The government is working to boost capacity. By May 2013, the public university segment consisted of 40 federal institutions and 38 state-operated institutions. Many of these entities were established within the past decade, as demonstrated by the fact that in 1999 there were just 39 universities in Nigeria, with a total capacity of nearly 65,000 students (enough to accommodate around 12% of the total applicants for that year).
In 2010 and 2011 the FME announced plans to establish 15 new federal universities, with each new institution to initially be able to accommodate around 500 students. In April 2013 the National Economic Council (NEC), a federal entity, announced a new plan to convert six existing universities into “mega-universities”, which would involve boosting capacity at each institution to 150,000-200,000 students. The largest public universities currently have a capacity of between 20,000 and 30,000 students. The government’s efforts to boost capacity in the public system have attracted substantial criticism in recent years, alongside cautious support. “Opening more universities is helpful in meeting increasing demand for admission spaces. However, such expansion should be matched with improved resourcing so that quality is not compromised,” said Peter Okebukola, professor at Lagos State University and former executive secretary of the NUC.
Higher education also has a role to play in ensuring that graduates have the skills the workplace requires. “There is a clear shortage of skilled managers in Nigeria, prompting businesses to invest in training. This is true across Africa, with a need for an estimated 10m additional managers, based on the size of the working population,” Enase Okonedo, the dean of Lagos Business School (LBS), told OBG.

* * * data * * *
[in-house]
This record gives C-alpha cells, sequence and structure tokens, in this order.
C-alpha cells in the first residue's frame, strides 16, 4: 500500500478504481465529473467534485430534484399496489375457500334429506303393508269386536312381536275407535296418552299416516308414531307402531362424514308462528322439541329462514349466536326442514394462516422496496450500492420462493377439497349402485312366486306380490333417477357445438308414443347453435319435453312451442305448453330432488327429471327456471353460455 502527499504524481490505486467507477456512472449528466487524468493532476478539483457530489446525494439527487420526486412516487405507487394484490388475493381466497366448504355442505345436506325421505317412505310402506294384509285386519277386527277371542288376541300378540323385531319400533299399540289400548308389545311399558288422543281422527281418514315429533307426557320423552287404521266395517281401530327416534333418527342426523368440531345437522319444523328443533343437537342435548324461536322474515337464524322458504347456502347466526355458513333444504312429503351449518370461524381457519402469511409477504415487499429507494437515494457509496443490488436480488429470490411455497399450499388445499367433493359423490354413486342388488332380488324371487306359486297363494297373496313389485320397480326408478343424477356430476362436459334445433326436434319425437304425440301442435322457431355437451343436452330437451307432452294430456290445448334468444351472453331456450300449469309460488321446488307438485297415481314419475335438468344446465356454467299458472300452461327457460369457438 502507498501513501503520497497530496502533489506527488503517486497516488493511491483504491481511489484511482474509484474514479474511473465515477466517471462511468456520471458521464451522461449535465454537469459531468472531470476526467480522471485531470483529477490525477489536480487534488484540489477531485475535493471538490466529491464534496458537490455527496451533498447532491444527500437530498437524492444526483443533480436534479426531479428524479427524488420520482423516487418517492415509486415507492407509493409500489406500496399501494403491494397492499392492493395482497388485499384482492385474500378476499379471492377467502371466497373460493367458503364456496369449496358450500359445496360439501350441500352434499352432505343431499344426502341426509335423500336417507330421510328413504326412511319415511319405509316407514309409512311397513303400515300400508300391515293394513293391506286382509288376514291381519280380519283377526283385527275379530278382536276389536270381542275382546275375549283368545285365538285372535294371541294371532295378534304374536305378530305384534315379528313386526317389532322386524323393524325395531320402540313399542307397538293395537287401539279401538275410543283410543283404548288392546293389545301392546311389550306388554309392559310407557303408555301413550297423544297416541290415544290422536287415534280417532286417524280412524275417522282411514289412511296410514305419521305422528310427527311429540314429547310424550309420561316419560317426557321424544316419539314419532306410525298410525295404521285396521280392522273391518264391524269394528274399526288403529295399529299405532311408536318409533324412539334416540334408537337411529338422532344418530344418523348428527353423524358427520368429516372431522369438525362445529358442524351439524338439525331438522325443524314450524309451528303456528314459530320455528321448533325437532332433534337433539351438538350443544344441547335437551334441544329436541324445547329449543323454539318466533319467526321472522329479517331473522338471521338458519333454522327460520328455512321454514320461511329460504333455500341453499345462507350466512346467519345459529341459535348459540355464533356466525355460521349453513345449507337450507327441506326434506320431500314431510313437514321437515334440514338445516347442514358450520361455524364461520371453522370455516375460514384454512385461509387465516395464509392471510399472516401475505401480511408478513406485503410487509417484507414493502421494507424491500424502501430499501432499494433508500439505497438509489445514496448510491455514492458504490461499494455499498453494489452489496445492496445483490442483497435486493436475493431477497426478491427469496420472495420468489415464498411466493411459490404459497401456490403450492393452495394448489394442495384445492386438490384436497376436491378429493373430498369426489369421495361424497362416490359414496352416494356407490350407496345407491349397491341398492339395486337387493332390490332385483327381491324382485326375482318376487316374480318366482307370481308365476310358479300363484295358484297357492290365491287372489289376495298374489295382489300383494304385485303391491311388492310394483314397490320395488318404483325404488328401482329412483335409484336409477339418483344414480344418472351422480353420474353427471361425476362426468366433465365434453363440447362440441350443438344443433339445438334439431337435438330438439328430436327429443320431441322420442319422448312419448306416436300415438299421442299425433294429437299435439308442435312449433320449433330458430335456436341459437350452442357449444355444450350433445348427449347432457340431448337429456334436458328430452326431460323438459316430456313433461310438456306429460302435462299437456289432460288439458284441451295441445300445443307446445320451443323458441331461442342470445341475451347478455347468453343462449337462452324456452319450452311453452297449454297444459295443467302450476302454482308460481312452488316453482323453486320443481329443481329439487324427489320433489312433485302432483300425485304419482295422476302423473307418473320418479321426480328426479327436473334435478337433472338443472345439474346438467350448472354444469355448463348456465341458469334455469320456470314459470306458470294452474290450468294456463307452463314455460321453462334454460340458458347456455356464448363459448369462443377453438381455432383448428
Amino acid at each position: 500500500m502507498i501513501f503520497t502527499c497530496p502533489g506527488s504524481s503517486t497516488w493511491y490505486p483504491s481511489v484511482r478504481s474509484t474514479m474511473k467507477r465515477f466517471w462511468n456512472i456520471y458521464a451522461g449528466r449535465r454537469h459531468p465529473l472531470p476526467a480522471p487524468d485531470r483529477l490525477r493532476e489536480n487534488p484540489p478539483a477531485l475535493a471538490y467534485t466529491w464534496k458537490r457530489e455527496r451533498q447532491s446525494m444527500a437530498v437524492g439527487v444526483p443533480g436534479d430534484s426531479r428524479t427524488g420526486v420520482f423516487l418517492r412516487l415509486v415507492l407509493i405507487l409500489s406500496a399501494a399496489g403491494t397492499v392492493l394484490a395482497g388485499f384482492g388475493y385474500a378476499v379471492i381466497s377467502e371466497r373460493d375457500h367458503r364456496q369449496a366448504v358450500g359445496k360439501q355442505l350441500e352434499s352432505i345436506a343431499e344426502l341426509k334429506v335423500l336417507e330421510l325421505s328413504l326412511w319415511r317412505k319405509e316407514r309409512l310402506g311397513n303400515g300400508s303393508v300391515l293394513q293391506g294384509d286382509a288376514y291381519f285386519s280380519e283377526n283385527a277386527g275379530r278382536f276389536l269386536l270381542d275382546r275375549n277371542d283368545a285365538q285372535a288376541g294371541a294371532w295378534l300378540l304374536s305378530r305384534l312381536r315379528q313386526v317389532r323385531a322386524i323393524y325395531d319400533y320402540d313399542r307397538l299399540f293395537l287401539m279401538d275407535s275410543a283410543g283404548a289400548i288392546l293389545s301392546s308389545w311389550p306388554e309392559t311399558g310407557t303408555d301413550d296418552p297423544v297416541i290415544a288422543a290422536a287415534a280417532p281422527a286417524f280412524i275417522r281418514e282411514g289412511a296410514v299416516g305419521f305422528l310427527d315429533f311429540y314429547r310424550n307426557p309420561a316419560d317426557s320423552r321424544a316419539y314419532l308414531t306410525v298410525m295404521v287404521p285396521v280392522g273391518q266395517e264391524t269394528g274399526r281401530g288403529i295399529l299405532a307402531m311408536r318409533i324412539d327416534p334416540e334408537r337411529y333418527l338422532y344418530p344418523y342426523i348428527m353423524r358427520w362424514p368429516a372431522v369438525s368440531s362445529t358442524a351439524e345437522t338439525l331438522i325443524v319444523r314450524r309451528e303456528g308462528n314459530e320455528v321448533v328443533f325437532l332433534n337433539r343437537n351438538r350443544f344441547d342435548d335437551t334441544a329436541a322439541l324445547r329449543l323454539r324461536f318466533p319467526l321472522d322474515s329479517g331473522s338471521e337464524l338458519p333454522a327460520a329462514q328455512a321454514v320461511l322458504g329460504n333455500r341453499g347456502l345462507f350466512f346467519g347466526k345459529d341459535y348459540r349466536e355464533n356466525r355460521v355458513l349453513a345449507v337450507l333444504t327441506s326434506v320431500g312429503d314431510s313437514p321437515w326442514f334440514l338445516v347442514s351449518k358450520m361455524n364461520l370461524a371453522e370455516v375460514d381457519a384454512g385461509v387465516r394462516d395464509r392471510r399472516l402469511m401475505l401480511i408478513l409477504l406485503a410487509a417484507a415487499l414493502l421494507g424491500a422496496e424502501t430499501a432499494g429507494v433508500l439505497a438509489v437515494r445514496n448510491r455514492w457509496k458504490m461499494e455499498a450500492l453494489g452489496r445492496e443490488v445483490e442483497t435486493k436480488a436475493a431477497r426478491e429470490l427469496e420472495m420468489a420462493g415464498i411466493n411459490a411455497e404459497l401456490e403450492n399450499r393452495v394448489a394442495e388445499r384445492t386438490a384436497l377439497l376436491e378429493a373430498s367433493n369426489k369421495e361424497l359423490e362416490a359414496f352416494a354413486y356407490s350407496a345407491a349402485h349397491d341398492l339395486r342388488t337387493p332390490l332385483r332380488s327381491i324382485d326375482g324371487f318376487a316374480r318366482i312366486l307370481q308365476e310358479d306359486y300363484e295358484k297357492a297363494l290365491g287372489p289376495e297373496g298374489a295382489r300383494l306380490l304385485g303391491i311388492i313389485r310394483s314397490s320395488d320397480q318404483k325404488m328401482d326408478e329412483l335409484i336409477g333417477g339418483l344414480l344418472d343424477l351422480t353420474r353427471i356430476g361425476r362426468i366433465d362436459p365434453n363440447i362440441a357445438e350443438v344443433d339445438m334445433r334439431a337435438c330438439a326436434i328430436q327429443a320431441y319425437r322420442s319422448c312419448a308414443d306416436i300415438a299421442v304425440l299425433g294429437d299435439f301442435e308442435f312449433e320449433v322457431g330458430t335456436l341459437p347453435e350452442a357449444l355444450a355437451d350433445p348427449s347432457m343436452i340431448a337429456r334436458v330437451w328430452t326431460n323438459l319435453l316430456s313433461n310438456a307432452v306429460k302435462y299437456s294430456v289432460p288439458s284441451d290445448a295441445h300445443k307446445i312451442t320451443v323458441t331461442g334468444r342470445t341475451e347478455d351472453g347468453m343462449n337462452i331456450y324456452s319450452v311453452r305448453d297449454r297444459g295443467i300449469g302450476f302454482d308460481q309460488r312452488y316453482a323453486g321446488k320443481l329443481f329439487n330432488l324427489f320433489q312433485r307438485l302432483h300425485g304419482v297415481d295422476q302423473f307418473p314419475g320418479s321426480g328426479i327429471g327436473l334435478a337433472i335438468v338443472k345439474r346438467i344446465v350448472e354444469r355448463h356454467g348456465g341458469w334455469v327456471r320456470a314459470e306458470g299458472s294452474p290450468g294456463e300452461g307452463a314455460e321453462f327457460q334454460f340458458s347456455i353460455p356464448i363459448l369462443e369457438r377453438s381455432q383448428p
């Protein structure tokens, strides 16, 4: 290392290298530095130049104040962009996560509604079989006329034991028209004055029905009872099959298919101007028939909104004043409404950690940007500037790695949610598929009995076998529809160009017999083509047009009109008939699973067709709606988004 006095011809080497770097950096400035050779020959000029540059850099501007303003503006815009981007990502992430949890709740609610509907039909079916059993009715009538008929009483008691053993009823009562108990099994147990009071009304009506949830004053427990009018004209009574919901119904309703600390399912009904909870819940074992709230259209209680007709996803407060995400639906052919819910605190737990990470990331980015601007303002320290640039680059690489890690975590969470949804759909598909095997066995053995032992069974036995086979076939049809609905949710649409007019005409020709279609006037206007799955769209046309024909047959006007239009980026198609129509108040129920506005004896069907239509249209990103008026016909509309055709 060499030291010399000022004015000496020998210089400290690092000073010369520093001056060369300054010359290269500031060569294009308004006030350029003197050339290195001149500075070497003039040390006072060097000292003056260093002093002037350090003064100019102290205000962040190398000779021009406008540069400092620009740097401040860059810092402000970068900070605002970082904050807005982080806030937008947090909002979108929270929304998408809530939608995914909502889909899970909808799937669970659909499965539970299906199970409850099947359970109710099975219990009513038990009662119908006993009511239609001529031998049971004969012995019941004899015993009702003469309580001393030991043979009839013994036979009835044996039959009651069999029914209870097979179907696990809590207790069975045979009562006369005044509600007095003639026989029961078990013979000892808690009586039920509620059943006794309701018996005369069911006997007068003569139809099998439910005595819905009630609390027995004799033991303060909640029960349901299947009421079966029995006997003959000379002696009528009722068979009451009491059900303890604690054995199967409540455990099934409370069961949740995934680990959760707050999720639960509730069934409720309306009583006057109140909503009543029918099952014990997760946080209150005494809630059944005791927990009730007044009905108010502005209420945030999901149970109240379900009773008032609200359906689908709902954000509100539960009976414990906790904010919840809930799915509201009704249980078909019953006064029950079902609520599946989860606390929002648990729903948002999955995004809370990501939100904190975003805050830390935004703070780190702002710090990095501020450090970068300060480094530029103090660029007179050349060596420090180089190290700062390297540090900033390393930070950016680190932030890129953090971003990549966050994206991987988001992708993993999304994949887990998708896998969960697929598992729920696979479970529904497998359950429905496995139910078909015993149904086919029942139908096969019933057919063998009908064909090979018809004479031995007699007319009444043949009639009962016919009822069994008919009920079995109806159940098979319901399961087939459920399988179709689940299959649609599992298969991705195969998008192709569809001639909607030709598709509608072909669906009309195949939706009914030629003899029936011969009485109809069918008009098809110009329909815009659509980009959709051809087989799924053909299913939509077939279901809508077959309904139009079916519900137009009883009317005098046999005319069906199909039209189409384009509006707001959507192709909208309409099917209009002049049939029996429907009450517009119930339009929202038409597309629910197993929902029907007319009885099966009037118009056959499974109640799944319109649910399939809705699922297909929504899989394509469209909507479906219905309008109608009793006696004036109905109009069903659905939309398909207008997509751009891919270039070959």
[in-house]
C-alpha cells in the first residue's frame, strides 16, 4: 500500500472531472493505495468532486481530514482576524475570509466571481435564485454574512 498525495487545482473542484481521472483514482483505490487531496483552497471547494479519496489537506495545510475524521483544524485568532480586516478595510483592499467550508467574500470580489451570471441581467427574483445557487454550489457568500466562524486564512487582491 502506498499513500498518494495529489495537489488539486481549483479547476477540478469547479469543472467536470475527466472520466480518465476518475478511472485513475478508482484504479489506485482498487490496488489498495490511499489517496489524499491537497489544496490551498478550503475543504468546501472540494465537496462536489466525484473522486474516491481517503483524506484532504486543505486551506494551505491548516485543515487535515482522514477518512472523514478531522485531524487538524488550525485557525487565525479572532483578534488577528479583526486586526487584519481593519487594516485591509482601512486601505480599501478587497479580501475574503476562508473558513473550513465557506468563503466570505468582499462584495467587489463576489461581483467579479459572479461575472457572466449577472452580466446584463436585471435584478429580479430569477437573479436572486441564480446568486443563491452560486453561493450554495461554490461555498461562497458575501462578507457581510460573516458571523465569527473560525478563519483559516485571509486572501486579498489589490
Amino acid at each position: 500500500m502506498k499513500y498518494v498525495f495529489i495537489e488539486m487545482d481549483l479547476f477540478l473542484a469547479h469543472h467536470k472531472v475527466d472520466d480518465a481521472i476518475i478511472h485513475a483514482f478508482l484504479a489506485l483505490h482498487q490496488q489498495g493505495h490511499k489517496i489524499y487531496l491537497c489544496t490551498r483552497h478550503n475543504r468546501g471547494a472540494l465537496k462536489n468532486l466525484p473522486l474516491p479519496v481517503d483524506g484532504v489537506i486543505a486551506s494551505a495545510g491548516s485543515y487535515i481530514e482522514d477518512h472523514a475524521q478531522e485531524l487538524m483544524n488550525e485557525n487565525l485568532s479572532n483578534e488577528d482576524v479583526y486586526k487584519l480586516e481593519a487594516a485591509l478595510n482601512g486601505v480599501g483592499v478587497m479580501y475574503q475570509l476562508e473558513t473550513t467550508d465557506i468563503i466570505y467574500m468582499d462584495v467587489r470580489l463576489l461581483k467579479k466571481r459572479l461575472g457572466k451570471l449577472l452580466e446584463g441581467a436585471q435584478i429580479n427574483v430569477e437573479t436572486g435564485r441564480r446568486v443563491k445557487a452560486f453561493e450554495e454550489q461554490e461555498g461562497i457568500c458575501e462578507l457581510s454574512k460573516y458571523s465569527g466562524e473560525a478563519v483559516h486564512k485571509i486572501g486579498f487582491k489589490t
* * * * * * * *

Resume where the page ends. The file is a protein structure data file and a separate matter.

PRIVATE SECTOR: Growing demand for higher education over the past decade has resulted in a rapid increase in private sector universities, which were not allowed to set up shop in Nigeria until 1999. Since then the number of private universities has expanded dramatically, from three in 2000 to 24 by the end of 2005 and 51 by the end of May 2013, according to NUC data. In recent years private institutions have accounted for 15-20% of total enrolment in the country, though this figure is expected to rise rapidly in the foreseeable future. For the 2012/13 school year, tuition fees at the country’s major private universities varied from N160,000-250,000 ($1008-1575) at the low end to N500,000-700,000 ($3150-4410) at the high end.
In a country where – according to the World Bank – more than 60% of the populace lives below the national poverty line, these prices are well out of range for the majority of Nigerians. Personal and student loans are mostly non-existent, due to the fact that only around 20% of the population participates in the formal banking system, making it nearly impossible for banks to assess creditworthiness. Consequently, most large expenses – like tuition fees – are paid for on a cash basis, often from long-term savings. A bill making its way through the National Assembly in May 2013 aims to establish a new Nigeria Education Bank, which would offer low-cost loans and other types of financing to qualifying citizens. The new institution would replace the existing Nigeria Education Bank, which was officially established in 1993, but failed to get off the ground.